While there is still uncertainty over the shape, timing and outcome of Brexit, half of the councils (50%) anticipate that Brexit will have an impact on the funding they receive. Nevertheless, while 43% of UK councils still say they feel prepared for potential Brexit outcomes, almost one in five (18% and up from 12% in 2018) are planning overseas trips to attract new FDI and develop trading links.
When asked which areas councils thought would be most likely to be influenced by Brexit, the top answer was the potential for a decline in international trade with businesses in their area (55%), with 45% also expecting a fall in FDI into their area. Collectively 44% of councils anticipate that the combination of reduced economic and trading activity in their region will result in falling revenue from business rates and other local taxes.
FDI in Northern Ireland increased during 2018 by 25% with 35 new investment projects, however UK-wide the level of foreign direct investment fell by 14%. The Department of the Economy warned that post-Brexit, Northern Ireland would become a less attractive location for FDI.
A determination to develop a proactive response to Brexit by engaging in overseas investment and trade trips suggests that councils are shifting in response to the changing trade landscape. However, when it comes to central government, three quarters (74%) say they are not confident that central government will engage with cities and local government in reshaping regional investment and regeneration funds in a post-EU landscape.
Austerity continues to impact Local Government
The ongoing impact of austerity is evident with just half (53%) of council respondents to our survey remaining confident of delivering savings in the next year without impacting on quality of service or outcomes, down from 72% last year and a high of 94% in 2012.
However, looking beyond the next 12 months, the picture is less confident. Whereas in previous The Local State We’re In surveys the ‘cliff edge’ was always three to five years into the future, it seems it has come closer than before for many councils.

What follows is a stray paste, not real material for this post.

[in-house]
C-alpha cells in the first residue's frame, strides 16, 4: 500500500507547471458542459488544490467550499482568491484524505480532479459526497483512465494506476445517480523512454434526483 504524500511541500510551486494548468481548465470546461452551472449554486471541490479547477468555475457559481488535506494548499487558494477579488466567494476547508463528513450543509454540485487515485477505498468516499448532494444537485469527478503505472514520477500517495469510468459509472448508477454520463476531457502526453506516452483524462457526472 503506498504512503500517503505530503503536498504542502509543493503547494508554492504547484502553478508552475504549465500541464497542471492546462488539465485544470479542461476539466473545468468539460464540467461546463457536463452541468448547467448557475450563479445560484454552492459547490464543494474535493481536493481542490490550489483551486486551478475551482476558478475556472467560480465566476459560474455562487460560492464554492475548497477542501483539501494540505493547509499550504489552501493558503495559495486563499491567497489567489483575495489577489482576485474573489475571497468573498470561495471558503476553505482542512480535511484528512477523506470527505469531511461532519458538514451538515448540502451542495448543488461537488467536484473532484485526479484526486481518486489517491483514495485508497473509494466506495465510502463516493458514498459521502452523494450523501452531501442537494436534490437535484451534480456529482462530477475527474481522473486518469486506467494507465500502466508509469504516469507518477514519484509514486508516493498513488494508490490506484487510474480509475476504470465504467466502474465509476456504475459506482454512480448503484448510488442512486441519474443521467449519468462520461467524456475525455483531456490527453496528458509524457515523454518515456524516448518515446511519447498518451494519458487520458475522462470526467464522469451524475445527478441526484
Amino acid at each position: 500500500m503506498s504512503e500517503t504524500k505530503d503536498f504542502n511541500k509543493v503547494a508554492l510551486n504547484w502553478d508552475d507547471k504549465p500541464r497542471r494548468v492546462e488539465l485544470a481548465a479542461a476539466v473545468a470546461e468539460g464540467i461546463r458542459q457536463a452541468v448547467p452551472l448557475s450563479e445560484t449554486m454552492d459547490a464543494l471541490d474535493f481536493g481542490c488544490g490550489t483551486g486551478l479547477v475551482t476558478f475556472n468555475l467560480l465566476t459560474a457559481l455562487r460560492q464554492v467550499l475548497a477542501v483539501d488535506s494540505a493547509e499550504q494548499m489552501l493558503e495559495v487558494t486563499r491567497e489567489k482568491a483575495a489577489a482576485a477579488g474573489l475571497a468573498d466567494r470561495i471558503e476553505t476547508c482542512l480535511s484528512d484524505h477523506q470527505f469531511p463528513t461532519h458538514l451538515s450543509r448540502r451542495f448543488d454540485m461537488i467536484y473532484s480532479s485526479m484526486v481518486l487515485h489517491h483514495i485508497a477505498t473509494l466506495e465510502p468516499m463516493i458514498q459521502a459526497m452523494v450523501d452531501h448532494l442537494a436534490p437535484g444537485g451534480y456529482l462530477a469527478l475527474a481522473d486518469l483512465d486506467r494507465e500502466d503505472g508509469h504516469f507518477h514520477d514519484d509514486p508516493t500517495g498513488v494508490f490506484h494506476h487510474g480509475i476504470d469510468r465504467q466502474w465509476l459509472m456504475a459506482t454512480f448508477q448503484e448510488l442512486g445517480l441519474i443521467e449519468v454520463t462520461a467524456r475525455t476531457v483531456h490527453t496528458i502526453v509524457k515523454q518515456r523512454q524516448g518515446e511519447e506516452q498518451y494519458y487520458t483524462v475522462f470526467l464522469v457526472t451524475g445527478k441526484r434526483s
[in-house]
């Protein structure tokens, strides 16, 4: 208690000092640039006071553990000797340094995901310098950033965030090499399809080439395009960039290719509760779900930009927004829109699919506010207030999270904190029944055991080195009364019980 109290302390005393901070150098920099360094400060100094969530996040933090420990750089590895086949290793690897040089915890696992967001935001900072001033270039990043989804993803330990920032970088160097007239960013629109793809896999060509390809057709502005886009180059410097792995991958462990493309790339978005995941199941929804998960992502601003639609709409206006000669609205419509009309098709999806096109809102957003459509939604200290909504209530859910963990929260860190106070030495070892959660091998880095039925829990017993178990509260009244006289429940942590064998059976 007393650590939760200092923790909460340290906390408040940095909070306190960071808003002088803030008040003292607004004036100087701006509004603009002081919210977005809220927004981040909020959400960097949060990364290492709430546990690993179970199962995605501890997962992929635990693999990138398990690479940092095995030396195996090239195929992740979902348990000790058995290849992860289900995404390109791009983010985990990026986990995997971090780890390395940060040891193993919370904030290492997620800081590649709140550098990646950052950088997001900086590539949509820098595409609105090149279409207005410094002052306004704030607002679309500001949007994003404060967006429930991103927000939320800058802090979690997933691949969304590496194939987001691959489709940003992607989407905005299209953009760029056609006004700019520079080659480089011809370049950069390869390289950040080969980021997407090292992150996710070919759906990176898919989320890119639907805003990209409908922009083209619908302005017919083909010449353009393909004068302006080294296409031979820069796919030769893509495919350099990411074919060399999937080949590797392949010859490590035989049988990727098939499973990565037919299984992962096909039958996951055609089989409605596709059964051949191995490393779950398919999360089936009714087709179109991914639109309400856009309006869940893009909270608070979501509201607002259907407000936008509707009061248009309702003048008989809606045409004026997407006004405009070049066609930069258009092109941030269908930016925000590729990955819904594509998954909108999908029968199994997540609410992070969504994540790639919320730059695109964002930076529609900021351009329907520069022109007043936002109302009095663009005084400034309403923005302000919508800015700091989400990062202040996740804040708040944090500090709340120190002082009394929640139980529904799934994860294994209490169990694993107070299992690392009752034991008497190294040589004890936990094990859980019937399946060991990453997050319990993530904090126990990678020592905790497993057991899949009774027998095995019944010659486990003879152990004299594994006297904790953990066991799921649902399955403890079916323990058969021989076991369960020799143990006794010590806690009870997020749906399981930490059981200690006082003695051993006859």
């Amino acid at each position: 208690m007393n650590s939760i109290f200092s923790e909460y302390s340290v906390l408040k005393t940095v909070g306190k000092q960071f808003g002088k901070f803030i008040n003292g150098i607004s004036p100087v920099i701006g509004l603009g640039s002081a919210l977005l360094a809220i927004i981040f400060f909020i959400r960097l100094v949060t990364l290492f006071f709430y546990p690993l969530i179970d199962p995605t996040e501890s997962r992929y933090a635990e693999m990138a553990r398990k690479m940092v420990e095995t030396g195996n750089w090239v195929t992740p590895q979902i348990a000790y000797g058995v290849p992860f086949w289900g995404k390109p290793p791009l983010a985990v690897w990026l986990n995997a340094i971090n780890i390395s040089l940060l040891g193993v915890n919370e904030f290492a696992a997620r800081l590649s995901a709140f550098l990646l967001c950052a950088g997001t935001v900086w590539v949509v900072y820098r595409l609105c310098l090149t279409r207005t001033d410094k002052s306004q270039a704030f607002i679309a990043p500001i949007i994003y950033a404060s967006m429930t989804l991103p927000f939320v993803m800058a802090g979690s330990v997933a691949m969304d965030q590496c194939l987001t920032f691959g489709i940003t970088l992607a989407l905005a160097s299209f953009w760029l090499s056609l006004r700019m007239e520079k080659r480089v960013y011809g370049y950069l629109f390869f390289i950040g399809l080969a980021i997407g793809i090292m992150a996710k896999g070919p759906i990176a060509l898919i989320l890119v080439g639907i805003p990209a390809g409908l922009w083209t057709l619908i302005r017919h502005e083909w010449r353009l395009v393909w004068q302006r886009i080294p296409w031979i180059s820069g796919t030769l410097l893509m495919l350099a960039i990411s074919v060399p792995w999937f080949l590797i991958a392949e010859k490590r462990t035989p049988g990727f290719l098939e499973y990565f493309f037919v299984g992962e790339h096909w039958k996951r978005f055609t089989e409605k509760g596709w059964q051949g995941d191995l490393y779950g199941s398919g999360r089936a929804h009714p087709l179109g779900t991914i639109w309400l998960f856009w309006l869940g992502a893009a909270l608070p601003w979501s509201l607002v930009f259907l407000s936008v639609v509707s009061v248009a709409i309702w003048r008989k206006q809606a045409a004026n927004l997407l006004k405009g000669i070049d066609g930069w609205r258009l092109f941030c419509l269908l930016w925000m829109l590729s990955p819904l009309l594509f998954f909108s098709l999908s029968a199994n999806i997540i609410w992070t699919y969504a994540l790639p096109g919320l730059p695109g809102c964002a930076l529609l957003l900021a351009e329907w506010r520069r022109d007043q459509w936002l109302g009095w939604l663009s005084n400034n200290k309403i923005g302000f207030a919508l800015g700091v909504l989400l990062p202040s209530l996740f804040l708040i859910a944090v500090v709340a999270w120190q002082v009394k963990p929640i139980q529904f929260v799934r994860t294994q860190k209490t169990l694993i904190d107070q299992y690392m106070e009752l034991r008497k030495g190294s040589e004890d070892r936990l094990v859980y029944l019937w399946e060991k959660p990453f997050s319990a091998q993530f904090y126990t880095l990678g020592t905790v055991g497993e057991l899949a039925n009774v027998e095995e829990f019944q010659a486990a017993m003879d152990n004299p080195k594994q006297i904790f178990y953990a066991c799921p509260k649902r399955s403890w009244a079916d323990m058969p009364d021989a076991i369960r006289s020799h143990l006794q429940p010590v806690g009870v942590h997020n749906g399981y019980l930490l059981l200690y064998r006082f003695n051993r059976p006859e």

When it comes to considering the UK local government sector as a whole rather than their own council, over half (54%) of all respondents believe that some councils will get into serious financial difficulty in the next year while 49% think that some councils will fail to deliver the essential services residents require over the next year. A worrying 93% expect that some councils will face a serious financial crisis in the next 36 months.
Concerns remain about the impact of council closures or reductions, with 59% of the public surveyed in Northern Ireland concerned about the impact that reductions and closures will have on them personally and 68% concerned about the impact on their community. Across the UK, when questioned about the impact of council closures and cuts, 58% of people were worried personally, with 67% worried about the community - up from 61% in 2018.
Paul Terrington, PwC Northern Ireland regional chair and head of UK regions said that, pursuing City Deals for Belfast and Londonderry / Derry would significantly help regenerate the region and address both finance capability concerns:
“Austerity has been with us for 10 years, with demand continuing to rise and expectations relentlessly increasing and a constant reduction in funding, local councils have recognised that it is here to stay for the foreseeable future.
“Aggressively pursuing and delivering City Deals for Belfast and Derry will bring economies of scale, focus investment and FDI resources and help position Northern Ireland as a preferred investment region, post-Brexit.